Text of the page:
IT RAN no blower, didn’t feature any crazy murals and had only subtle body mods, but Ian Hazel’s PREM70 sent shockwaves around the country when it was featured in SM, June-July ’84.
The HG wagon was fresh from taking out a swag of trophies at the 6th Street Machine Nationals in Canberra, including Best Street Machine, Best Interior and Best Standard Paint.
The iconic photo shoot for the car certainly played a role in PREM70’s enduring fame, taking place at Holden’s Elizabeth, South Australia factory in front of a fleet of brand-new VK Calais. The story inferred that the HG was on a par with Holden’s latest and greatest and quoted an engineering executive thusly: “It is some motor car. A real credit to its owner. I wonder how many of these we would have sold.” But what made PREM70 such an influential car was its vast array of subtle body mods and amazing attention to detail, something that guys like Ron Barclay and Rex Webster would take to new heights a few years later.
PREM70 started as a very clean wagon, with 50,000 miles on the clock, a 186 engine and four-wheel drums. Ian upgraded the brakes and suspension first up, then slotted in a 253, four-speed and VC Commodore disc-brake rear end in 1981. Things really amped up when he took it to Dave Crispin’s workshop in 1982. Ian’s intentions were just for a set of late-model exterior door handles, but once in Dave’s shop, it blew out to a spectacular 18-month rebuild, with Dave, panel beater Dave Pullman and Ian himself all pitching in.
THE BODY BEAUTIFUL
The body mods included the door handles, subtle flared guards, a Mazda 626 aerial, a steel sunroof, deleted tailgate handle and the pièce de résistance, the ’56 Chev-style swing-out tail-light, which conceals the fuel filler. The detail to the undercarriage was impressive, with the spot welds smoothed, the seams and holes filled, the spare wheelwell removed and the fuel tank boxed in. The whole deal was painted in gloss black, with plenty of body-colour detailing and just enough chrome. The engine bay was also smoothed, with the inner guards extended, the pressing marks removed, all holes filled and the firewall ledge removed. The whole lot was painted body colour, with more tasteful chrome and all wiring concealed.
Inside, Statewide Grilles took on the task of adapting a full HZ GTS dash and instrument cluster to the HG, cutting and shutting it to make it fit seamlessly. This was matched with a HZ Premier centre console and steering column. From there, the team added a host of goodies, including power windows, central locking and the electric sunroof. Other neat touches include Jaguar XJ6 interior lights above each B-pillar and lowered HG seats, rebolstered for a more modern appearance and fitted with VH headrests.
The drivetrain was typical 80s hot streeter, with the 253 hopped up with worked L34 heads, a Sig Erson cam and a 650DP Holley. HZ front discs were matched to VH rears, with a 3.08:1 third member. The rims were originally eight-inch Magnum Eliminators wrapped in BF Goodrich T/A tyres. What else?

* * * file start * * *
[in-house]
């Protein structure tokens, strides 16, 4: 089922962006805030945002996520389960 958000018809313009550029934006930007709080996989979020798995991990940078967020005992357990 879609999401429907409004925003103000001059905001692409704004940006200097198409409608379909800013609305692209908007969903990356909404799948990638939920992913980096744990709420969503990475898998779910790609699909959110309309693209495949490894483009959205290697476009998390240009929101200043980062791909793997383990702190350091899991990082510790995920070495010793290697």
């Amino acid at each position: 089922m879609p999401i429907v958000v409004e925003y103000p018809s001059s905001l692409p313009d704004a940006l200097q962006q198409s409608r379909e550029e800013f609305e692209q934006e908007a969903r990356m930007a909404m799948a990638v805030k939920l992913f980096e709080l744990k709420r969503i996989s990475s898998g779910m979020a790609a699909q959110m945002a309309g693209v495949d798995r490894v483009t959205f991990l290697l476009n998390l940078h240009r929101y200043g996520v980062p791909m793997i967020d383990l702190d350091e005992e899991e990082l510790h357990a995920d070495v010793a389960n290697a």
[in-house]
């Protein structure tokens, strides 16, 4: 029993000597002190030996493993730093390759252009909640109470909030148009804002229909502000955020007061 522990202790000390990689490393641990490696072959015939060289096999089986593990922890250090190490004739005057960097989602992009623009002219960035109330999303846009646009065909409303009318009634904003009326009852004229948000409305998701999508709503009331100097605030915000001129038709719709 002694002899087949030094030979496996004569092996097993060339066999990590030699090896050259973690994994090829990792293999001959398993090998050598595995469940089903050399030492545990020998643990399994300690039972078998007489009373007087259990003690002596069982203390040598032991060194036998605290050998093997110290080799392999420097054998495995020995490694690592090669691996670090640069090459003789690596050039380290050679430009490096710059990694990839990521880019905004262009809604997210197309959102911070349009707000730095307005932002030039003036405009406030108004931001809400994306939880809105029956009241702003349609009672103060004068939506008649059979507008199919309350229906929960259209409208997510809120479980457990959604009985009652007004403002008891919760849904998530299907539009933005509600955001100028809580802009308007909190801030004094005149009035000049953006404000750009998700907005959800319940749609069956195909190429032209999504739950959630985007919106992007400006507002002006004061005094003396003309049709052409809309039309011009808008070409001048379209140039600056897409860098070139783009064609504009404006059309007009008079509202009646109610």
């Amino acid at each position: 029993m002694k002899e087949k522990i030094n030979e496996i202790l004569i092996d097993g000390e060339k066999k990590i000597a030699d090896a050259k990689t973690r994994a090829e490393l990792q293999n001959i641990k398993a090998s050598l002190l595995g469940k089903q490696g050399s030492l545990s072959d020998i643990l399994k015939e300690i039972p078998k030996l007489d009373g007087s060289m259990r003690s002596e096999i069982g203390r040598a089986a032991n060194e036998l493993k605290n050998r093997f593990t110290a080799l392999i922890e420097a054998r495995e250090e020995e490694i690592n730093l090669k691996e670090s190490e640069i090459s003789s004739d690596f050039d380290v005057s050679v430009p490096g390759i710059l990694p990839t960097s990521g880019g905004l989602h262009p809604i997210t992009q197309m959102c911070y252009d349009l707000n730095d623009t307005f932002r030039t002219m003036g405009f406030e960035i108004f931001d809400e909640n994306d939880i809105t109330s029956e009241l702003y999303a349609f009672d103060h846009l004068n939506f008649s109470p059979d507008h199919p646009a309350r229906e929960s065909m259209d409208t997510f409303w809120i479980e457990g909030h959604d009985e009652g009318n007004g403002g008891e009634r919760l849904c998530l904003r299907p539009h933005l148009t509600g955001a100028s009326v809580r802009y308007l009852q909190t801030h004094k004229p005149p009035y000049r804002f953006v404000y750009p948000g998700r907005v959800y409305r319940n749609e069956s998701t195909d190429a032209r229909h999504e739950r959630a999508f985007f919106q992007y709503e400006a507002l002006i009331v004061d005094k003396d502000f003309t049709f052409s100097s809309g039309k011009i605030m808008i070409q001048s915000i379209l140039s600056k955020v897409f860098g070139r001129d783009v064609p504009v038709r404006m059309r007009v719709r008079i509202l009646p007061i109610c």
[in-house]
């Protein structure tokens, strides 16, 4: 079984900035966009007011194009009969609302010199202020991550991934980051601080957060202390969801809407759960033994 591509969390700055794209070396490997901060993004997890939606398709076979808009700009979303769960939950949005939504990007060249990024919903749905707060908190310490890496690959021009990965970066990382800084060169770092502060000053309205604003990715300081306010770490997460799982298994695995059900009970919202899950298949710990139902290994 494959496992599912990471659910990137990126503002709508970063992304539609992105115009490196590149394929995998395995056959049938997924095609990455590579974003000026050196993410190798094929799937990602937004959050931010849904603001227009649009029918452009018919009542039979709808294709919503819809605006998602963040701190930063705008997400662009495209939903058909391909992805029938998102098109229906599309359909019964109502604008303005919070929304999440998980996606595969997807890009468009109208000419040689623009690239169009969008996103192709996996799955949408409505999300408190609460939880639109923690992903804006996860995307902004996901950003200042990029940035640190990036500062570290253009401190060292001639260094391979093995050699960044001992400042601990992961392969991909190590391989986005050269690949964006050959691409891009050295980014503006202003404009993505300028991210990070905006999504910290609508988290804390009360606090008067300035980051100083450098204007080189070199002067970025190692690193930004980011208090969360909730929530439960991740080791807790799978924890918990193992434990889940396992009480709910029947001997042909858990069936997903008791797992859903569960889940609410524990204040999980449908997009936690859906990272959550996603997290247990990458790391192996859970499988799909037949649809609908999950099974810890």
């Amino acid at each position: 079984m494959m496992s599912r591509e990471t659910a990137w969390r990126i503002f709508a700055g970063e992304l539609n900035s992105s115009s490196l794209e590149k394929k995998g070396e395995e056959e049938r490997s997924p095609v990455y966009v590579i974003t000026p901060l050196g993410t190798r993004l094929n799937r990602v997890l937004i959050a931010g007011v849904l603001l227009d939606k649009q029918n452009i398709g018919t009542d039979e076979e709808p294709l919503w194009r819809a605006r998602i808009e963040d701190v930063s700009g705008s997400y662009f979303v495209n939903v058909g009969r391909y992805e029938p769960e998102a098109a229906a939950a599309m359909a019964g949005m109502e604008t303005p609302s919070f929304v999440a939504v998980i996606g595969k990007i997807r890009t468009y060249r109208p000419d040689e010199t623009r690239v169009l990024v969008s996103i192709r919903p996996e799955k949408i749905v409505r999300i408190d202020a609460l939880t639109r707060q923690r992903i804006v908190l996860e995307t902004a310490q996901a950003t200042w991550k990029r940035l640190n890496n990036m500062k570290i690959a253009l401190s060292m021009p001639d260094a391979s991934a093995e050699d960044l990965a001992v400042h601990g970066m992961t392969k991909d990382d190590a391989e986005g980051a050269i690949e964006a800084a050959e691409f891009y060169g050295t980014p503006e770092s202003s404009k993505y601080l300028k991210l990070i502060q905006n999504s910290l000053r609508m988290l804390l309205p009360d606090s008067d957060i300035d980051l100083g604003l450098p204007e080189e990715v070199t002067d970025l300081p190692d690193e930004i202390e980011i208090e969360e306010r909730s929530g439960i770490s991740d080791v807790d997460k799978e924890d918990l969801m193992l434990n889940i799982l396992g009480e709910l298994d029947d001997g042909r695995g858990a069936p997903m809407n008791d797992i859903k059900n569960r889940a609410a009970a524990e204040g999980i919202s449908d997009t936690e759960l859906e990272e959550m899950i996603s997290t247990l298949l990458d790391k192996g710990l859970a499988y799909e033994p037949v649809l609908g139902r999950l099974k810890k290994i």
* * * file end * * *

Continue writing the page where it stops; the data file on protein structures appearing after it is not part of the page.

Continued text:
It was a landmark build, and thankfully one that survives intact in the care of current custodian, Paul Brown. “It was the car to aspire to back in the mid-80s,” Paul says. “I owned an HT wagon when the HG was in its prime and it always floored me. I would ponder the car for hours at shows, so when it came up for sale 17 years ago I jumped at the chance.”
Paul’s HT was long gone but the passion was still there, evident from the pristine condition of the HG to this day. “I see myself merely as the custodian of an iconic car. I’ve resisted encouragement from my mates to put in a bigger engine and wheels. I just want to keep it as close as possible to the original build.”
So the 253 and VC Commodore driveline remain intact, along with the 80s interior, including the complete HZ dash.
The Eliminators were replaced with Appliance five-spokes late in the car’s show career, and amazingly the custom metallic blue paint is still as applied by Dave Crispin decades ago. And yes, the trick fuel filler hidden behind the left tail-light is still there. It was mind-blowing at the time and is a signature mod for this car.
“You pull up at a servo, pop the tail-lamp out and people come out of the woodwork to chat – they think they recognise the car but seeing that happen seals the deal,” Paul says. “It takes five minutes to fuel up but an hour and a half of talking before you get to leave!
“Ian Hazel deserves a lot of credit for having the foresight to equip the Prem with so much fruit that is only now becoming standard. I’ve met with Ian and he was happy to talk about the car and show me his build photos, which was fantastic.”
The HG build was Ian’s swansong, however, and he stepped away from the scene altogether after the sale of the HG. But such is the quality of the original build, and the care shown by Paul, that all of the 30-year-old custom features are still mint, and Paul enjoys the car on occasional outings with his wife and three kids.
“I must admit that every time I open the sunroof I shit myself and hope that it’ll close, but seriously, you walk around the wagon today and it’s a credit to the professionalism of Ian and Dave Crispin; it’s still perfect.”
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Street Machine is the bible of Aussie modified auto culture, celebrating wild muscle cars, customs and hot rods – and the incredible humans who create them.
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